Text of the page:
My first time participating in Hacktoberfest was quite fun, finding projects that I liked was quite easy, but finding issues that I could handle given the time I had was a challenge. A lot of my time was spent hopping from repo to repo looking for issues that I could tackle. I looked at quite a lot of c++ repositories but the issues of the repos I looked at required quite in-depth knowledge of the project and I figured I should perhaps look at higher level languages or smaller projects in general where smaller issues may be more prevalent.
I first started with Runelite which was a custom client for the game RuneScape written in Java. Java is an easy language to work with and Runelite is very well written making it easy to start working on. The Runelite community also has plenty of resources on their discord and I have a couple of friends who made their own plugins so I has some people to lean on to get started but it wasn’t that bad and a lot of the work I was able to do myself. My first pull request was an addition to add a colored overlay to in-game items to help people with impaired vision.
My next week I decided to work on Runelite again since I really love the work they have done and RuneScape as well, this time however I worked on a bug fix. Since I had a working build and some experience from the week before this fix felt like a breeze and I was enjoying myself more than kicking myself for my code not working. To be fair, this bug fix did not require me to dive into their API to add a feature but was just correcting the logic of the calculations they used from the game’s leveling system.
After two contributions to the same project I had to switch to another and was thrown back into uncharted territory. I struggled to find a fix suitable for me but was intrigued with how massive projects handle contributions and so I came across Mattermost and saw the vast amount of issues that were geared towards first time contributors. I figured it would be a nice place to try and contribute to and a bonus was that they guided you on what work should be done. They had a CLA which needed to be signed and reviewers to check your code. Sure, it was less work than my two Runelite contributions, but it was way more nerve wracking… I might stick to smaller projects I use personally.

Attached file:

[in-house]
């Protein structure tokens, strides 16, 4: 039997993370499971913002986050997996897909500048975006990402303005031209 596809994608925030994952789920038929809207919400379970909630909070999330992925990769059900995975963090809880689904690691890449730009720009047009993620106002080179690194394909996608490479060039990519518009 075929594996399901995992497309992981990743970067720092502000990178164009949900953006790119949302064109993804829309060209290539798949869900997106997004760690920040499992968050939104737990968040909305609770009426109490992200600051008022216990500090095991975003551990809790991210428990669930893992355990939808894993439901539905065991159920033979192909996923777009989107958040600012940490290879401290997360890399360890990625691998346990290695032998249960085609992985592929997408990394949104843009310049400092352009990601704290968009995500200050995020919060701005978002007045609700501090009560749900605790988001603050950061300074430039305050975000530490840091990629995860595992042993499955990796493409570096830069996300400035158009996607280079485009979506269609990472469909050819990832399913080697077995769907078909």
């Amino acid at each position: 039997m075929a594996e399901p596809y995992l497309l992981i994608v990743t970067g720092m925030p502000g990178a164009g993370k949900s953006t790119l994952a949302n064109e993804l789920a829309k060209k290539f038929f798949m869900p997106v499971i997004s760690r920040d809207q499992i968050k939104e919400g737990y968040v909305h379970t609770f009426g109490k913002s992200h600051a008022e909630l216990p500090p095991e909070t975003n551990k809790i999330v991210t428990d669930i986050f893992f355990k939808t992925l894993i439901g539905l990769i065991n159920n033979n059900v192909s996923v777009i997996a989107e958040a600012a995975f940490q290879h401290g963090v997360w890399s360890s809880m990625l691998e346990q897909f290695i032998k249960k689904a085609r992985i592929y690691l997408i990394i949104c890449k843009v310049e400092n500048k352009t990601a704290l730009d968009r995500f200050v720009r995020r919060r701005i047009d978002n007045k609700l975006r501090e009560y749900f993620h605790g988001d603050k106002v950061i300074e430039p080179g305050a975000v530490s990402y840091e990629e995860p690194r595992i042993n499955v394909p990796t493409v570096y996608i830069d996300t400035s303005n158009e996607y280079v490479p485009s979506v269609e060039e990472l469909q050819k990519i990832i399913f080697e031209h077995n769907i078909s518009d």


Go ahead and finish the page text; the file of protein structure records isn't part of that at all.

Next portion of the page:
My final contribution was to Rustybeer, a CLI tool for all things related to beer brewing. The tool is written in Rust, which is slowly becoming one of my favorite languages, it might have some weird syntax with their unwrapping operators and whatnot but it’s not impossible to figure out. Rustybeer had a couple of nice issues that anyone could pick up and I decided to add a feature for calculating yeast viability. This project forced me to work with rust properly for the first time and I picked up on some new things which is always great. I learned about the rust linting, testing and building process which will come in handy later on.
$ rustybeer yeast-viability --help rustybeer-yeast-viability 0.1.0 Philip Golovin Estimates yeast viability based off production date USAGE: rustybeer.exe yeast-viability [OPTIONS] --pd <pd> FLAGS: -h, --help Prints help information -V, --version Prints version information OPTIONS: -c, --cc <cc> Cell count -f, --f <f> Date format (default: "%d/%m/%Y") -p, --pd <pd> Production date
My contributions were all fairly different with different levels of “formality” (I guess you could say that) between projects? I’m not sure what my “progress” looked like over the duration of October but if there’s one thing that haunted me, its to MAKE SURE I LINT before pushing and to SQUASH MY COMMITS. I will never forget to do that again cause man I feel like no one would want to merge commits from someone who doesn’t do those two things. And my proudest contributions for Hacktoberfest were definitely the two additions I made to Runelite despite them not being merged, I just really like the project and it was a joy being able to work with it.